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Site Navigation for Dummies

As a web design company, one of the first things we’ve had to tackle is the website navigation (also called the site information architecture or Sitemap). The site navigation often drives the entire website project and its content, so it is important to determine the site navigation early.

Most clients have a site that has become bloated as more and more content has been added to the site, and the site navigation is a 3-dimensional puzzle. Associations typically seek direction on what should go on the navigation menu of their new site. Everyone wants their content front and center, but also seek something manageable and clean.

While there is no one size fits all, here are some general principles on how to come up with a navigation menu for a website.

  • Three-click Rule: This has been an unofficial design principle for a website navigation and it basically says that no information should be more than three clicks away. An end-user who has never been to your site should on average be able to find what they are looking for in three clicks or less. This rule has never been proven scientifically, but can serve as a good design ideal to aim for.  The experts at User Interface Engineering (UIE) conducted a study on e-commerce sites and found that the more pages a user visited, the less they purchased from the site.
  • KISS Principle: KISS or Keep it simple, sometimes is a well-established design principle that states that most simple systems work better than more complicated ones. Most people will agree that a website that has a simple menu with a limited number of choices is easier for users to navigate. Look at Apple for example – the largest company on the planet has a site with seven menu items in the main menu, but then each section has a second level menu that helps you find what you are looking for very quickly

 

While simplicity and minimalism are easy to understand, the challenge remains on “how” to construct the sitemap, or what to put there. So here are some ways to look at that problem.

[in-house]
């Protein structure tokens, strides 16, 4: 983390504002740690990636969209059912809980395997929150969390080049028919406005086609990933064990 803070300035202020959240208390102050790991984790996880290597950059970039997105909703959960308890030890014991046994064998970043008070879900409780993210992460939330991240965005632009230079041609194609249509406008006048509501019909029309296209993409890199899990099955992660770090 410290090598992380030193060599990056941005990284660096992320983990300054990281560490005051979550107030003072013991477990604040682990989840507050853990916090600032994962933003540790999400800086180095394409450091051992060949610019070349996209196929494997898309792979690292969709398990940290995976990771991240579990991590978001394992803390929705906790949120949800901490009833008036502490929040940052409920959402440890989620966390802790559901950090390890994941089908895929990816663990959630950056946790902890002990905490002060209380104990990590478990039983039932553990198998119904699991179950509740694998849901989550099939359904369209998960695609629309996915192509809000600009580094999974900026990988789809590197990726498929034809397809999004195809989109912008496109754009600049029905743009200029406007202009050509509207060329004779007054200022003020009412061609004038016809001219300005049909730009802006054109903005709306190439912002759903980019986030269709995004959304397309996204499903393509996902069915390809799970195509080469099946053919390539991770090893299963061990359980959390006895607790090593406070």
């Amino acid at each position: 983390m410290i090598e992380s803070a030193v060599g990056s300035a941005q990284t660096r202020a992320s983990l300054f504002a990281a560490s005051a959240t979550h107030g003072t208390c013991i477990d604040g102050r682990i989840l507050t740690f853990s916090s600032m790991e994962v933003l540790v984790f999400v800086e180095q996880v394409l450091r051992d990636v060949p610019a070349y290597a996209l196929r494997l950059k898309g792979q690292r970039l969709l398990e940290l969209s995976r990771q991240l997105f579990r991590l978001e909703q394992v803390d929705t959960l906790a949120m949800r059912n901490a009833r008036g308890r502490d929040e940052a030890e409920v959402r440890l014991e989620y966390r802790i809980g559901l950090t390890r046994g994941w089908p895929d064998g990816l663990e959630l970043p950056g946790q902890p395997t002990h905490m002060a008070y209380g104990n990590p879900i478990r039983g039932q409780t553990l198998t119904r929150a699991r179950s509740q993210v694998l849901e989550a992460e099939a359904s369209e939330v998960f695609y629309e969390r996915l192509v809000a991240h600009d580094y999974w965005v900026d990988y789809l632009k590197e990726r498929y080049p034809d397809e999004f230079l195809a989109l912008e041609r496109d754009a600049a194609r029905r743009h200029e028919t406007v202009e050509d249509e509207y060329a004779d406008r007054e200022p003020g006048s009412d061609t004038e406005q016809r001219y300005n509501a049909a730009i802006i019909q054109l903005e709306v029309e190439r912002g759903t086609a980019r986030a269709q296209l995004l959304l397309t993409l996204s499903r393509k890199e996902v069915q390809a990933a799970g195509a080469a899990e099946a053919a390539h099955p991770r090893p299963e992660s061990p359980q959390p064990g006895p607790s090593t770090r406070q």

• Functional Areas: Segment the menu into the main functional areas. For a professional association, these functional areas could include Membership, Publications, Education, and Events. For a trade organization, this could include Membership, Advocacy, and Industry Data and Trends.
  • Audience-based: Who is your target audience? If the audience can be logically put in distinct buckets, then the menu could be segmented according to the audience. So existing members could go to one section of the site, non-members could go to an another, and organization members could have their own section. Each section would then have a distinct navigation menu, with links that are relevant to that member group. These, of course, don’t need to be wholly separate sections, but could just be top-level menu items.
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Manav Kher

Manav Kher

The official gear-head of fusionSpan. Manav has over 14 years of enterprise software development experience. Previously he spent 7 years in various lead development and architect roles at the National Cancer Institute (NCI). Notably, he contributed to the architecture and development of some of the core components of the caBIG infrastructure, for which he received the NCI caBIG Outstanding Achievement Award.
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